"Note-to-note cooking" is truly a "synthesis cooking", as electroacoustic music is a "synthesic music".
two centuries ago, music was played with instruments, producing
characteristic, limited, specific sounds: the winds are the winds, the
brass are brass, and so on. And at the same time, the humankind cooked with ingredients that gave
characteristic, limited, specific flavours: carrots taste like carrots,
lamb taste like lamb, and so on.
And then, about a century ago, physicists learned to decompose the sounds into pure sound waves, of particular frequency; It
was learned that there were "fundamentals" and "harmonics", but above
all it was understood that the timbre was due to particular groups of
the same time, the chemical sciences began to explore the composition
of food ingredients: water, pectins, cellulose, sugars, amino acids,
etc. were found in plant tissue. And it was understood that the meat was made of water, protein, & c.
half a century ago, the advent of electronics, then computer science,
allowed the development of electroacoustic music: one could finally
produce any sound, synthesis, any rhythm, any music, without limiting itself to the performances of a human playing a classical instrument. What about cooking? It had not changed.
today, a child who has a synthesizer (20 euros in a toy store) can
compose any music ... and it is only now that introduces the
"synthesis cooking", called note by note cooking.
Why this name of " note by note cooking"? For historical reasons.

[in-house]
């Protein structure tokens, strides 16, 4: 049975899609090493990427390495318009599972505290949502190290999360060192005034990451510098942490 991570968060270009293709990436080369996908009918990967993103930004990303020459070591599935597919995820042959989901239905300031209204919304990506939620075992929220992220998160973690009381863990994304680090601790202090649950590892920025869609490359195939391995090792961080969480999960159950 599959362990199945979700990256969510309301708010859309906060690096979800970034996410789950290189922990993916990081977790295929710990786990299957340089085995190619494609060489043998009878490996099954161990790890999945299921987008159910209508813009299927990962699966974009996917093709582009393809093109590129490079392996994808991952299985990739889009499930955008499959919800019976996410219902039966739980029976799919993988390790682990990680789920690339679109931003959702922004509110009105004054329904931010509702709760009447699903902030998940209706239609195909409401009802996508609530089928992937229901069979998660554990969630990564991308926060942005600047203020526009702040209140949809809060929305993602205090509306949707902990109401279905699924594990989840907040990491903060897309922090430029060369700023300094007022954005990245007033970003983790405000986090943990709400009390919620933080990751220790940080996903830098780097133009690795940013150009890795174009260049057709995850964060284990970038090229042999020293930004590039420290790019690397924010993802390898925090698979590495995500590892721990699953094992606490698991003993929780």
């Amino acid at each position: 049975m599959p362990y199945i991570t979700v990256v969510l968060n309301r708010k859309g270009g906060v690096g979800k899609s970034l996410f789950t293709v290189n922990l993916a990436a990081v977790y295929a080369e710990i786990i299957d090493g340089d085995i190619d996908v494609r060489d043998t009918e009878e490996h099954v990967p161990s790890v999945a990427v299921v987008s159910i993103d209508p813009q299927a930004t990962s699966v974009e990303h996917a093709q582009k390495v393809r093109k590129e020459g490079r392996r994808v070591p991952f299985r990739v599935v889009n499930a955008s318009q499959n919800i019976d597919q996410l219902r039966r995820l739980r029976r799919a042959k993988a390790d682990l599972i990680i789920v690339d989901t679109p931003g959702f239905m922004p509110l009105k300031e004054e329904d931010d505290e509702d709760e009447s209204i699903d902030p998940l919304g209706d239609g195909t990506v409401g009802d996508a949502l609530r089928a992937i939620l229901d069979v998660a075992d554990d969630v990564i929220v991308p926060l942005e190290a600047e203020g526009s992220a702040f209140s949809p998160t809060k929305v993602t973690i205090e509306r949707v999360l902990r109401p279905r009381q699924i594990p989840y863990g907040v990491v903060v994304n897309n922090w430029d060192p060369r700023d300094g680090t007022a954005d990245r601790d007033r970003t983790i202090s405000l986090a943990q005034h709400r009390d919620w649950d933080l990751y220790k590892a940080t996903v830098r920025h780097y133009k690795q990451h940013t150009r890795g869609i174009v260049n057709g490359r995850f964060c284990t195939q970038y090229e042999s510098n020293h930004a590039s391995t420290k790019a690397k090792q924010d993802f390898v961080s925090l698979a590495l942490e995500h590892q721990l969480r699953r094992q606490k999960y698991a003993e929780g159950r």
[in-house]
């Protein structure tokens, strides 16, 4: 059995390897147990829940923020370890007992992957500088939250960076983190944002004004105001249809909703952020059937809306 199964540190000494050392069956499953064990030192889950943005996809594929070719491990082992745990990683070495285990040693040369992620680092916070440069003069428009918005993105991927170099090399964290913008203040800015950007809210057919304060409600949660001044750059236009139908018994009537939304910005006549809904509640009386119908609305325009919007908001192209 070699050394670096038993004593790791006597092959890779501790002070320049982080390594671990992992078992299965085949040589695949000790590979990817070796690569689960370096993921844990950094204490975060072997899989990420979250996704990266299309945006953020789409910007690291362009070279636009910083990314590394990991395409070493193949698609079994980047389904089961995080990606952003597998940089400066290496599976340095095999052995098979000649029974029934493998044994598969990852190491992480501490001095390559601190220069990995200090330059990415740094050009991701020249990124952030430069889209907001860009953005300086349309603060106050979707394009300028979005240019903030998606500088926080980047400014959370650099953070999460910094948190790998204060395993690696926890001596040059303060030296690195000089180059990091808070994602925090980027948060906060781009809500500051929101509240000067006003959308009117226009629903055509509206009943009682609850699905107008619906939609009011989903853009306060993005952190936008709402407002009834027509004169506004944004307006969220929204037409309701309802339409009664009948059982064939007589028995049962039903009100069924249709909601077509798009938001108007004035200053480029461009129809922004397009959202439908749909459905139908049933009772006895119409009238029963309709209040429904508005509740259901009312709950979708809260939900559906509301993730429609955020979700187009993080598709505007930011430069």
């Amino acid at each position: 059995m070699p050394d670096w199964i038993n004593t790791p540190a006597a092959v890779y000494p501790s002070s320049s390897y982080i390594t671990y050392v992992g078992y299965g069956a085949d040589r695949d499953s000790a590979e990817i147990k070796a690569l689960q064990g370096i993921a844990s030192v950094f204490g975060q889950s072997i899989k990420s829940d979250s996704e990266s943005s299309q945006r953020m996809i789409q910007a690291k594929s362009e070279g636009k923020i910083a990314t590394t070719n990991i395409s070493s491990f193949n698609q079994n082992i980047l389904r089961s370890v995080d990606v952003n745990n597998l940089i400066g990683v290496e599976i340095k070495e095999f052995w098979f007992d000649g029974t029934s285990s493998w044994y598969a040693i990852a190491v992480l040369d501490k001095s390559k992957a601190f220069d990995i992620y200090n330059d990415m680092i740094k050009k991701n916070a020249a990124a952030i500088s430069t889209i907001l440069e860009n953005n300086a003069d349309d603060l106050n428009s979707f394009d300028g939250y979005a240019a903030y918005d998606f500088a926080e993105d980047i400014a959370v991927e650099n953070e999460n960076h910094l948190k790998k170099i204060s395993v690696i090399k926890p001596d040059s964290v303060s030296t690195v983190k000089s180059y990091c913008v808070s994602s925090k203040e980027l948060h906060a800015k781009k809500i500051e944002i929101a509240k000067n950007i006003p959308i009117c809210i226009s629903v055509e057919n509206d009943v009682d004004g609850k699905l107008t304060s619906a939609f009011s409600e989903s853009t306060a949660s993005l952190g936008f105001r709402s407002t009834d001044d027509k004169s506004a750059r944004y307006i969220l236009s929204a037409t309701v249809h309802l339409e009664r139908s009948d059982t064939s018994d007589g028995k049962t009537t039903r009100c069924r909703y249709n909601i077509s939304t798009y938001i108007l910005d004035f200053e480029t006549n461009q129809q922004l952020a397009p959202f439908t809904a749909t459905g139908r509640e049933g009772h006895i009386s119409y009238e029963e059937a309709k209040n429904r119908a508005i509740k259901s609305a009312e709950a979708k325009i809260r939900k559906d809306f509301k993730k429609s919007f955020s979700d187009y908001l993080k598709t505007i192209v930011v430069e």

after the creation of molecular gastronomy, there was confusion,
especially in the Anglo-Saxon world, with "molecular cuisine". I had to fight (and it was not over) against the confusion, which was due in particular to the fact that:
- the word "gastronomy" is often confused, wrongly, with the word "cuisine d'apparat"
- some cooks pretended to do molecular gastronomy ... because the thing was fashionable, attracted journalists, made buzz ...
short, it was in 1999 that I began to say all over the world that there
was a difference between "molecular gastronomy", which is
physico-chemistry, and "molecular cuisine", i.e. cooking using modern utensils.
around 2002, looking for a name for synthetic cooking, I wanted a
terminology that moved away from science ... because cooking has nothing
to do with science. Having
then in the idea that cooking is an artistic activity, I sought a name
that would say this relationship with art, rather than with science. And since there was this comparison with music, which is an art, I proposed "Note by note cooking".
Note that this word is a little faulty, because one should say
" wave to wave cooking", but it was also about having a name a bit
course, the terminology of "synthetic" will perhaps be used, in
place of " note by note cooking" ... but it does not matter: I do not